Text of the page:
Published by: Medical News Today
Written by: Nicole Washington
Awareness of autism and its symptoms has grown in the past decade. However, many individuals still face autism discrimination in the workplace.
Autism, also called autism spectrum disorder (ASD), may mean an individual experiences social awkwardness, difficulty communicating, or difficulties understanding people’s emotions and points of view, to name just a few symptoms.
Legally, employers in the United States cannot discriminate against an individual because they have a disability. As per this law, employers cannot refuse to hire qualified, capable job candidates because they have autism.
That said, for individuals with autism, the workplace can still be challenging to navigate. Employers must understand how to treat employees with autism, and accommodate them and their needs.
Keep reading to learn more about autism discrimination in the workplace, including the rights of autistic people, some examples of reasonable adjustments employees can make, and some tips on how to deal with autism discrimination at work.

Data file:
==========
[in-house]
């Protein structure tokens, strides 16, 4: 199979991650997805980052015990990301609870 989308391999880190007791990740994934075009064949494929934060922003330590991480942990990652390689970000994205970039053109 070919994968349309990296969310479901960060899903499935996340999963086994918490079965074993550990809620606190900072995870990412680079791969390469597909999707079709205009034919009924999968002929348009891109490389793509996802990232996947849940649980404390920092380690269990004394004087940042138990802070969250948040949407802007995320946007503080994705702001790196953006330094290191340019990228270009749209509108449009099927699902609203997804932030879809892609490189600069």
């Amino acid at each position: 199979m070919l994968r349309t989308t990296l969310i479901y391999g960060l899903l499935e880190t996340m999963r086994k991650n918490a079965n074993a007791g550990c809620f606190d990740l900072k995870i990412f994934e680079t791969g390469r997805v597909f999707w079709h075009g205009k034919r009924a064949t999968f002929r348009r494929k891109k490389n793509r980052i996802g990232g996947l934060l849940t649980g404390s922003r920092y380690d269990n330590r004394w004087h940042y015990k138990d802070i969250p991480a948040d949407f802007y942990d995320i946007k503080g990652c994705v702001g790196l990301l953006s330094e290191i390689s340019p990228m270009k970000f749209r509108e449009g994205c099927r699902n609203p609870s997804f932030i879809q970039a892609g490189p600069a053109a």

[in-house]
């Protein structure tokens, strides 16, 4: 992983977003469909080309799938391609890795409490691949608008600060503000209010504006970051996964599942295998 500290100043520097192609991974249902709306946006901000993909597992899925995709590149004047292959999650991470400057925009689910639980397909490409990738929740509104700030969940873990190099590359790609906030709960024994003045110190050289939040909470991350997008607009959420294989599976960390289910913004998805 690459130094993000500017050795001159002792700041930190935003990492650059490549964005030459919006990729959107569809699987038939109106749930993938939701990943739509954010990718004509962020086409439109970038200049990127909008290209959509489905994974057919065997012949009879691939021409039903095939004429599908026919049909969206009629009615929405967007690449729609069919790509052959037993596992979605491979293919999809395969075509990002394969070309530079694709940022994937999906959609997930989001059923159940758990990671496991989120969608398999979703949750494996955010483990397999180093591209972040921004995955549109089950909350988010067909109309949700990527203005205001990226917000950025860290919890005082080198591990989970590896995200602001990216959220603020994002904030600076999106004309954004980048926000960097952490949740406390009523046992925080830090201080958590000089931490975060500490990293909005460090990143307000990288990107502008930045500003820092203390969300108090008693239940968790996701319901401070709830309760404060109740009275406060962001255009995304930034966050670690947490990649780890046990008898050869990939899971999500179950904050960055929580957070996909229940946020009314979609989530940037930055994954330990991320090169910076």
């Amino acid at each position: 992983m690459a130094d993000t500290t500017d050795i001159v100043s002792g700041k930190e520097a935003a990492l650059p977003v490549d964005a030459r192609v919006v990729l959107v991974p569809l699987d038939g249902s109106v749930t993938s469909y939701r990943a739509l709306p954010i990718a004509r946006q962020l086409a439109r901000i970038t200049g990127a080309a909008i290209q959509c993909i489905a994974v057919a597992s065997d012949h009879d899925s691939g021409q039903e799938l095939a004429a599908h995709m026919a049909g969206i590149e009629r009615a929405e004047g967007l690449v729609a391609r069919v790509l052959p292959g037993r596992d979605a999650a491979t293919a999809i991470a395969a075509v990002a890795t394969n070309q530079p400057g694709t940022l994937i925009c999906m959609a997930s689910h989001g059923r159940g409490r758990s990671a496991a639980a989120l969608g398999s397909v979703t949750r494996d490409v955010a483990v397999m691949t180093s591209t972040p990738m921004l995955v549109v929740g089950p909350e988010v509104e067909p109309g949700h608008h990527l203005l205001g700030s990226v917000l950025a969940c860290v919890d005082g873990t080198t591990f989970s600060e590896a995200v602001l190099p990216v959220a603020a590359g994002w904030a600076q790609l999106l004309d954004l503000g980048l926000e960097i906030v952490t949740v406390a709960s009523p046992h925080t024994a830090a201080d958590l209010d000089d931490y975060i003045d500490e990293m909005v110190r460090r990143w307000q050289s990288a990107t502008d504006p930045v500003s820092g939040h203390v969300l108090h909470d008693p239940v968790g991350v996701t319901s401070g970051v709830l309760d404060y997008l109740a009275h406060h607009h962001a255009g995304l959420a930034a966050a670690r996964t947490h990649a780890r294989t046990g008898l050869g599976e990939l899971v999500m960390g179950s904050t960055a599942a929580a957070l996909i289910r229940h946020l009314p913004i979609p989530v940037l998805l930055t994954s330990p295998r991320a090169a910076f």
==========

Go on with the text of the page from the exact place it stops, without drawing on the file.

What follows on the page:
According to the U.S. Equal Employment Opportunity Commission (EEOC), discrimination means treating someone differently or less favorably for a specific reason, such as a disability.
Discrimination can take place anywhere, including in school, public areas, or the workplace. The EEOC protects against discrimination, including autism discrimination in the workplace.
ASD is a developmental condition that can affect a person’s communication, behavior, and interactions with others. According to the Centers for Disease Control and Prevention (CDC), doctors in the U.S. diagnose around 1 in 54Trusted Source children with ASD. ASD is more than four times as common in boys than girls. Click here to read the rest of the story.